1. Newt’s speech was impressive in its classical American exceptionalism vs. Obama’s European Alinskyism. Nerds who read blogs will note his mention of THE FEDERALIST PAPERS. Romney was lame by comparison. Santorum was in the middle. In the CNN focus group, it’s interesting and depressing to note how many believe that Newt could, with his stark contrasts, debate Obama into submission. Our Pete is free of such illusions, and we need to get him on CNN.

2. Negative campaigning against Newt, I fear, is like chemo: It won’t work as well the second time. His line that all the charges against him are part of the dispicable media plot to destroy him and all other decent men who run for president has taken hold. There’s also the problem that Romney won’t be so good in bringing the charges in person.

3. Now Romney has to release his tax forms immediately—but the act won’t seem to be voluntary but a necessity of humiliating defeat.

4. Establishment Republicans are shaking in their boots over Newt. Here are the reasons: Newt has extremely high negatives, although not so much, of course, among those who vote in Republican primaries. There’s no evidence in terms of character, temperament, administrative competence, and so forth that he would be a capable president. Actually governing doesn’t depend much on debating. They don’t want to lose Congress. The Democratic strategy, at this point, amounts to showing that the Republican candidate is more loathsome and incompetent than the president, and Newt is the candidate who fits their strategy best. The Republican members of Congress don’t like him and don’t want to work with him. Most of all the establishment guys are shaking because they know they have no control over primary momentum.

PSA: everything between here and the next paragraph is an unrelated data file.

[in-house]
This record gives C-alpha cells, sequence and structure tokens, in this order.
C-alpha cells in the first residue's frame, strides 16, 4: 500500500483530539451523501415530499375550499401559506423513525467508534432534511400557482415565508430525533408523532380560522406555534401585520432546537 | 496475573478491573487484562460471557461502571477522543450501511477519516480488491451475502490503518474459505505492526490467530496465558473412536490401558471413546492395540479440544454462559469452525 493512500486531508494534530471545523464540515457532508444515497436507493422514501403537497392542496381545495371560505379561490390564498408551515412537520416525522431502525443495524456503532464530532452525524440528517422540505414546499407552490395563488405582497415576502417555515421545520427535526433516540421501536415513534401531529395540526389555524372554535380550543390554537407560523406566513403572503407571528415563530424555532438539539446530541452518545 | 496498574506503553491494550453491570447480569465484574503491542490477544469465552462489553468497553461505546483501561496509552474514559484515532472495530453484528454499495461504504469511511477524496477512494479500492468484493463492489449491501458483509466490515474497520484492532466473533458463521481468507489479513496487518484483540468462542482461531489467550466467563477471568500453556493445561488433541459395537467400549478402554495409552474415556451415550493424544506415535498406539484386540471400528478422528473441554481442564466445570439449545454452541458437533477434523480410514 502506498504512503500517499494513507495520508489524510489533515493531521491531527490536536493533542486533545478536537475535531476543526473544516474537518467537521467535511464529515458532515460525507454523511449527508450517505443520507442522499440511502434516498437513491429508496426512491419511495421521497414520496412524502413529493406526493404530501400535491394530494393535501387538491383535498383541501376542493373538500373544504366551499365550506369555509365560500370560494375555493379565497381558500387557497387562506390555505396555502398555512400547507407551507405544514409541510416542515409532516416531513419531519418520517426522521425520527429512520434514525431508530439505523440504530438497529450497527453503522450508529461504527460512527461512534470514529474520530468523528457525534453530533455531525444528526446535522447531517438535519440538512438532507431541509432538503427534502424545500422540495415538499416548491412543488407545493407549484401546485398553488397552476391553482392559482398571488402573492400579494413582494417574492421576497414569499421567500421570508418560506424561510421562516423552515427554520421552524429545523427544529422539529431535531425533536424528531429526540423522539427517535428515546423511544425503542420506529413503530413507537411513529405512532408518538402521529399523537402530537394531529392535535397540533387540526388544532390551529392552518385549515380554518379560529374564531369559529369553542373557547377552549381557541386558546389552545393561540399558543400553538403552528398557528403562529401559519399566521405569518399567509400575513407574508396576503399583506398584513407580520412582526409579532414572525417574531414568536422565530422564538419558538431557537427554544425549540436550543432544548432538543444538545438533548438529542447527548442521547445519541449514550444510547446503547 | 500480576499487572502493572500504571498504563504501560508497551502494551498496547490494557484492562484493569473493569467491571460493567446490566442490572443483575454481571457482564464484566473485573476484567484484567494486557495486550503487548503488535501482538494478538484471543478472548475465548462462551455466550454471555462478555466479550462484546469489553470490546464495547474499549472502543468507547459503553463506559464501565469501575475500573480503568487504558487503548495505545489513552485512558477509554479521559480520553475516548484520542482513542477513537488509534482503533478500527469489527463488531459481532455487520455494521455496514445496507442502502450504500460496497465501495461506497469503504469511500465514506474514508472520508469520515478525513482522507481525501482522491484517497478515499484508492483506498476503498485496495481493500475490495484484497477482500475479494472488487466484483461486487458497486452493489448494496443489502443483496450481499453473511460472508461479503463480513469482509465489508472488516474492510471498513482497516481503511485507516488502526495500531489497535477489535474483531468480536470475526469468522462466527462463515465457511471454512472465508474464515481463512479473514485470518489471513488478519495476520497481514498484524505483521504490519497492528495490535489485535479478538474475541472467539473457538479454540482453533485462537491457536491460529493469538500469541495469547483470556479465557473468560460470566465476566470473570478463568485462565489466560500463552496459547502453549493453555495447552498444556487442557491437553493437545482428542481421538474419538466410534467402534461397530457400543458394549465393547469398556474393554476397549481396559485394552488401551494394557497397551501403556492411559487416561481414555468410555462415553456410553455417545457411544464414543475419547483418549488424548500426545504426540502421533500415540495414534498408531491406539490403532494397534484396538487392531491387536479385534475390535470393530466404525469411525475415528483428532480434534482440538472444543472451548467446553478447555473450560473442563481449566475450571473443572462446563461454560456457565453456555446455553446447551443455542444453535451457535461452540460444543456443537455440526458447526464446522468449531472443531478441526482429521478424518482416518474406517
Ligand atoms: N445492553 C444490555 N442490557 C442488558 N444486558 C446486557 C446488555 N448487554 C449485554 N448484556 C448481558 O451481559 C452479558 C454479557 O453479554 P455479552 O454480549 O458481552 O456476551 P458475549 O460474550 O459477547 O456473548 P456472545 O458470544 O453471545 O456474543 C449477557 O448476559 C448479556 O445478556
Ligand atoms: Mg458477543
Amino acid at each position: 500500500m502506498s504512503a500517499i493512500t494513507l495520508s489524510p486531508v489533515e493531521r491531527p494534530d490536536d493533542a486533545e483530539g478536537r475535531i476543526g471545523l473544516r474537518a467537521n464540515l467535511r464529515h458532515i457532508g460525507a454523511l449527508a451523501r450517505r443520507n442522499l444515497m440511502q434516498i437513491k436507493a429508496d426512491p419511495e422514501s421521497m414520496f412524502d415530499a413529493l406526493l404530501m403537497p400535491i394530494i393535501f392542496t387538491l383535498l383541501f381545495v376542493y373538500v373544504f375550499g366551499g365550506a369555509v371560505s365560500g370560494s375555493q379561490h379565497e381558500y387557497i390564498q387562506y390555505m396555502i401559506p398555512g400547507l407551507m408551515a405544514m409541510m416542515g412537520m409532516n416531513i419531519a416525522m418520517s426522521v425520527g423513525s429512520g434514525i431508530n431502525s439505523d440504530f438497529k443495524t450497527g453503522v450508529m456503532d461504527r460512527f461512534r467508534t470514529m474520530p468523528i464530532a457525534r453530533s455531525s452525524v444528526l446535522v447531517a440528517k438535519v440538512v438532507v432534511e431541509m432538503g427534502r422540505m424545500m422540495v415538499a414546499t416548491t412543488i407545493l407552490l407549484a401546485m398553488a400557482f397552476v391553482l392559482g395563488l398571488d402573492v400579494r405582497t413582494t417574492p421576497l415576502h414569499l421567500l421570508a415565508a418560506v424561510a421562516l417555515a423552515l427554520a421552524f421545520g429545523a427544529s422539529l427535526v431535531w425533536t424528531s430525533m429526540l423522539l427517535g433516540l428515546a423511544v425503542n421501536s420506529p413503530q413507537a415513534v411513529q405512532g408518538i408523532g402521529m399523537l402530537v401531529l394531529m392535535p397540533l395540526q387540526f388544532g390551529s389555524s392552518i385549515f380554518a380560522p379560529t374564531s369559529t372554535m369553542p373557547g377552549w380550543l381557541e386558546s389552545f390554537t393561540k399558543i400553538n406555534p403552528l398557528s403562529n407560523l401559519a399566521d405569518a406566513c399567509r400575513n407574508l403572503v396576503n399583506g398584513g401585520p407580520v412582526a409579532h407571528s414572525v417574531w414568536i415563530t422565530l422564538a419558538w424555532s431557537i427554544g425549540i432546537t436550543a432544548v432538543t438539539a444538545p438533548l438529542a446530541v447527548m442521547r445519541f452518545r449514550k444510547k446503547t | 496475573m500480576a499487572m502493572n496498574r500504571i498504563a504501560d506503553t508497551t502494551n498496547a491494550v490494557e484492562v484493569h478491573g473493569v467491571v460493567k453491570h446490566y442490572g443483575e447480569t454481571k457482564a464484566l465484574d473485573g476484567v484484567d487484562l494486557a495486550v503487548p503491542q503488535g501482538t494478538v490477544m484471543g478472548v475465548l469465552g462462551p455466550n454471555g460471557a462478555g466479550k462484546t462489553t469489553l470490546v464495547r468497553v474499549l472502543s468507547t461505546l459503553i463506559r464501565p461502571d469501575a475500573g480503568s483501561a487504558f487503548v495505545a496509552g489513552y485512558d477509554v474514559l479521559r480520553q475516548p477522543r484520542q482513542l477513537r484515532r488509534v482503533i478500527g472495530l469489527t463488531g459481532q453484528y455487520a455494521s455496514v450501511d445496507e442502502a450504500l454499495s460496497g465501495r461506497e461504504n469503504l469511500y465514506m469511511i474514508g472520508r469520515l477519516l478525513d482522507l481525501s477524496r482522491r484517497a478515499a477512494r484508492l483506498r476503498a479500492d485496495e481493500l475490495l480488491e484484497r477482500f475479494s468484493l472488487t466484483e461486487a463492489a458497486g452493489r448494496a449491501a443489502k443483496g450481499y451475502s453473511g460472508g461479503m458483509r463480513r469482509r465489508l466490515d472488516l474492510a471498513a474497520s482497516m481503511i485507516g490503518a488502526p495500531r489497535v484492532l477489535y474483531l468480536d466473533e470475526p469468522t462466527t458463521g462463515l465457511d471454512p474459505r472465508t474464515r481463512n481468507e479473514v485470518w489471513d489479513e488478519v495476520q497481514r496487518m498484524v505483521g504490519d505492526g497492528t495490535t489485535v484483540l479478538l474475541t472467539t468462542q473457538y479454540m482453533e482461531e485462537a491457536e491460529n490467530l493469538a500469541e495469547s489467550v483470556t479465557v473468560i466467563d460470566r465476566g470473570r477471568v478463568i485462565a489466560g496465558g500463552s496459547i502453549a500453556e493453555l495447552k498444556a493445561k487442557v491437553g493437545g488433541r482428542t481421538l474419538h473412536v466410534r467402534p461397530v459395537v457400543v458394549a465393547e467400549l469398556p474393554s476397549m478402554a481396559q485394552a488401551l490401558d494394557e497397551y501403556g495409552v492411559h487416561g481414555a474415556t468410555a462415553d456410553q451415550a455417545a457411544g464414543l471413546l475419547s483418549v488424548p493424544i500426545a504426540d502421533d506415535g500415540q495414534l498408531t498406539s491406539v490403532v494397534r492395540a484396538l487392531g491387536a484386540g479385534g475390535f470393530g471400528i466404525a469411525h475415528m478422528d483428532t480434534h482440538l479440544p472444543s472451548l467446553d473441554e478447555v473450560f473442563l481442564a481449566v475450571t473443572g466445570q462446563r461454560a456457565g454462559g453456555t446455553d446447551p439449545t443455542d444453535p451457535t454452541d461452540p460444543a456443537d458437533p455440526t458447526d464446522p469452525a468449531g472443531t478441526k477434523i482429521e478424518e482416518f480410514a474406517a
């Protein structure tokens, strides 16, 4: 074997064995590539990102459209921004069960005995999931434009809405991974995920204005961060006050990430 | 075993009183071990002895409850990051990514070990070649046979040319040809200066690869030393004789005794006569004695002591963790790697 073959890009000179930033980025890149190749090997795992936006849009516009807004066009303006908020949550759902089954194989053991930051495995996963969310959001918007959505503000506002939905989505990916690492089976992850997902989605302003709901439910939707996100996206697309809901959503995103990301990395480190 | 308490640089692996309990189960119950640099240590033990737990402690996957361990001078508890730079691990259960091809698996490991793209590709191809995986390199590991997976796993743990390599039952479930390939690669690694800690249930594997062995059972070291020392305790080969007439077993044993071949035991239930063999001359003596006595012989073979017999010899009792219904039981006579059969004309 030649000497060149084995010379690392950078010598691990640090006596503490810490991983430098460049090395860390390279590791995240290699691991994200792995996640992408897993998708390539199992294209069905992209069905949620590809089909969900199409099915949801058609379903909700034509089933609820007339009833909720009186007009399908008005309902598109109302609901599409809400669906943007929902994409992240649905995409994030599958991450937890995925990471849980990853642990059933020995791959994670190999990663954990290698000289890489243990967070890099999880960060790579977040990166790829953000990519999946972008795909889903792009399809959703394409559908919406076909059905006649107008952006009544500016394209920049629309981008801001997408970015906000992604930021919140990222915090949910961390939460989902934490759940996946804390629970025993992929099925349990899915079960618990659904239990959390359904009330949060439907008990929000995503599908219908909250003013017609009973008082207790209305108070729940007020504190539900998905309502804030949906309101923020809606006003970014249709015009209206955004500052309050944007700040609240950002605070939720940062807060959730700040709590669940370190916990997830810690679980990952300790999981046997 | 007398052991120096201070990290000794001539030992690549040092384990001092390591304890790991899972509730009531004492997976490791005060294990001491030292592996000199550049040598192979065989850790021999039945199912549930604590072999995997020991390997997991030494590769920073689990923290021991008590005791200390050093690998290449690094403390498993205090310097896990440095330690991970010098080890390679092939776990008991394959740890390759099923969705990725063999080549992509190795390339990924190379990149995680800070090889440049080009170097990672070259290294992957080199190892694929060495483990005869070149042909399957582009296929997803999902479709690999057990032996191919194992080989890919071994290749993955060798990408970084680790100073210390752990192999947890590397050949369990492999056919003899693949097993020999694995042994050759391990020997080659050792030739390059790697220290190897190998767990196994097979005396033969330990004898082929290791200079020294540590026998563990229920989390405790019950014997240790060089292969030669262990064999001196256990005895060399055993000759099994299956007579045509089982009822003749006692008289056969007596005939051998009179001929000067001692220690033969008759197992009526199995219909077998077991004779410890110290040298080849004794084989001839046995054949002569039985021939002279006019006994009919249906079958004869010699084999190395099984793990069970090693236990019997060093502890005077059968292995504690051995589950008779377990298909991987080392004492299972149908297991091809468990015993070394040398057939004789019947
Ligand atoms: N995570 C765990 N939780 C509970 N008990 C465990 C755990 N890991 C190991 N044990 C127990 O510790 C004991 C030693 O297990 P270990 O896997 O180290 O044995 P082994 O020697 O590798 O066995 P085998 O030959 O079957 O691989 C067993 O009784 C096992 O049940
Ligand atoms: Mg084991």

5. I disagree that Obama is easy to beat. His negatives aren’t THAT high, and he’s an excellent campaigner. All the polls show a close race, with the president ahead a bit so far. The most likely result, in fact, is a close election.

6. The fear is that Romney just can’t generate the passion to prevail in a tight race. He definitely wouldn’t lose big. The Republicans for Newt are at their strongest when they realize Obama is not such an easy target, and so they’re okay with the high risk strategy of letting Newt be Newt. Because choosing Romney is choosing respectable defeat, they prefer to win or lose (who know?) big with Newt.

7. Romney only got 6% of the vote in SC among those who said abortion is the top issue. Newt got a lot more. There’s no justice . . .

8. Santorum position isn’t good. He’s been written off by many as a serious candidate, although he did have a mini-SC surge to finish third comfortably. But he’s not without hope. What happens if Newt implodes and Romney can’t get popular? Most Republican members of Congress aren’t thrilled with the Santorum candidacy either. Compared with Newt, though . . .

9. I do think Rick is too out-there socially conservative to beat Obama, although I could be wrong. The most likely Santorum scenario is doing badly in Florida and then not having enough resources to compete effectively on Super Tuesday.

10. Jeb Bush endorsing Romney in Florida won’t help Mitt. Might actually hurt him.

11. Romney has fallen from a projected 90 percent chance of being nominated to barely a favorite.

12. It might be pretty easy to predict that Newt wins Florida.

13. After that, it’s impossible to predict. Any decent person would immerse himself in the fantasy of a brokered convention.

14. Ron Paul finally had a disappointing night. Florida has a closed primary. And so he’s been reduced to troublemaker.

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Articles by Peter Lawler

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